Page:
The group’s effort to stem the unbridled and unneeded development in this area is not only commendable but necessary to stave off the garish, crowded ugliness that would certainly be created.
One needs to look no farther than Green or Montrose to experience the transformation caused by developers, from pleasant, sleepy, comfortable areas into crowded, hideous, asphalt-and-concrete caldrons seething with cars, trucks and motorcycles, their owners scurrying to beat the hordes chasing the elusive American Dream.
These areas have essentially become way stations on the road to that dream. They are lined with gas stations, car lots, greasy, overpriced food joints, cookie-cutter hotels and repugnant retail boxes, in which items rained on us from offshore can easily be obtained.
This land purchase should, for a while at least, prevent the urban steam roller from erasing that little patch of unspoiled green space.
It is doubtful that postponing “progress” will lead to anyone’s untimely demise for want of what another ticky-tacky development would provide. More development is not better, it’s simply more.
I read the story about pedophile Richard Rudman (“Child-porn crimes muted,” March 19). I am appalled. My disgust obviously begins with Rudman, but all along the way, this was an insult to children victims of our community, starting with the Rev. Daniel Reed, who promptly notified the diocese about this issue.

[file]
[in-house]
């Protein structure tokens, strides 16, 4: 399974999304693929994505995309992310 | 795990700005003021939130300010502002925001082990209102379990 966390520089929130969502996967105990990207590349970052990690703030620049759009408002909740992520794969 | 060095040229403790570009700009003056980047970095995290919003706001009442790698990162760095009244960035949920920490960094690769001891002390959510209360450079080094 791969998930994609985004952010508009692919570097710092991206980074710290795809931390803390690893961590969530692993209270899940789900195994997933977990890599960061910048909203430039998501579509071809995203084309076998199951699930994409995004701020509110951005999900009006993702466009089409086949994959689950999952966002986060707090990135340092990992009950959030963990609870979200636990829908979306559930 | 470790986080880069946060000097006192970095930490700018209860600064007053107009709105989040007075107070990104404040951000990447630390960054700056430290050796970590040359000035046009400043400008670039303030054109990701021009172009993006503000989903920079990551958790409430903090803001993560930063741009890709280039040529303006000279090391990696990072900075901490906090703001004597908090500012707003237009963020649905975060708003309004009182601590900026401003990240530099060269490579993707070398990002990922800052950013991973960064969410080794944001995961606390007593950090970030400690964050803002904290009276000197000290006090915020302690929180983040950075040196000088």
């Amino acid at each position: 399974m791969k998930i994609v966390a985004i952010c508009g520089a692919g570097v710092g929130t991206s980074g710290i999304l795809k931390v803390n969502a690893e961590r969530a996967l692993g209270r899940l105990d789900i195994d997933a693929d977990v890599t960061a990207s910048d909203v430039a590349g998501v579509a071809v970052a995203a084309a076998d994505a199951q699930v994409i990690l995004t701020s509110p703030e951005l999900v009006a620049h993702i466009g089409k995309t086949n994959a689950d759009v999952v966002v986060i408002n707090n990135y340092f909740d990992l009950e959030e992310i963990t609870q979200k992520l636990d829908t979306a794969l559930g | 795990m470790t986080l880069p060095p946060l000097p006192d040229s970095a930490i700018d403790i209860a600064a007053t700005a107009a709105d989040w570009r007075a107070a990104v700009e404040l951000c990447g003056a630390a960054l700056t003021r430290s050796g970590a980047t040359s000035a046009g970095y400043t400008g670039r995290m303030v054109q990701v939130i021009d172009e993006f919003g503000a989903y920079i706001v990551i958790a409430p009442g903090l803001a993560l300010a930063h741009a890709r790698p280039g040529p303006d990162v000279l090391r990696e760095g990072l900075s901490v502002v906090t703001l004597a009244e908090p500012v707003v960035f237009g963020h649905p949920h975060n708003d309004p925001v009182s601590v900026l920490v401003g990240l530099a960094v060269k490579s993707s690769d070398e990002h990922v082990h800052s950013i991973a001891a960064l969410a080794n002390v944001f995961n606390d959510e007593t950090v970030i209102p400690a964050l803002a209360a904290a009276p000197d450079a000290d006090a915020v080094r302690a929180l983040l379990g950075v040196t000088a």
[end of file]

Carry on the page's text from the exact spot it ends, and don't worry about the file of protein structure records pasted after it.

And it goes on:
Why did he not notify the police? Aren’t school administrators required to do so? And then he let the teachers, but not the parents, know about this “single incident”?
Why was Rudman given such a light sentence? This was a horrific crime against children. The young woman who must now learn to live with what happened is not the only victim. Every child who appeared on his computer is a victim.
His attorney added to my disgust by expecting the community to feel sorry for his client because prison will be hard for him.
I hope that these people have filed a lawsuit against the diocese and the individuals involved in this for their lack of compassion and “Christian” ethics.
Out of options
From what the writer of the March 16 letter “Trouble of her own making” has said, I take it he does not know the feeling of having only one option to try to pull himself out of a dire situation.
Sadly, the option in so many cases is one of the awful payday or auto-title loan businesses. When you are in the place where Jamela Lott was, you don’t think of how you will pay back something later. You can’t stop thinking about the here and now.
I think instead of sounding bitter about her getting help, the letter writer should thank God he has not been in her shoes. Trust me, they are shoes you don’t want to wear.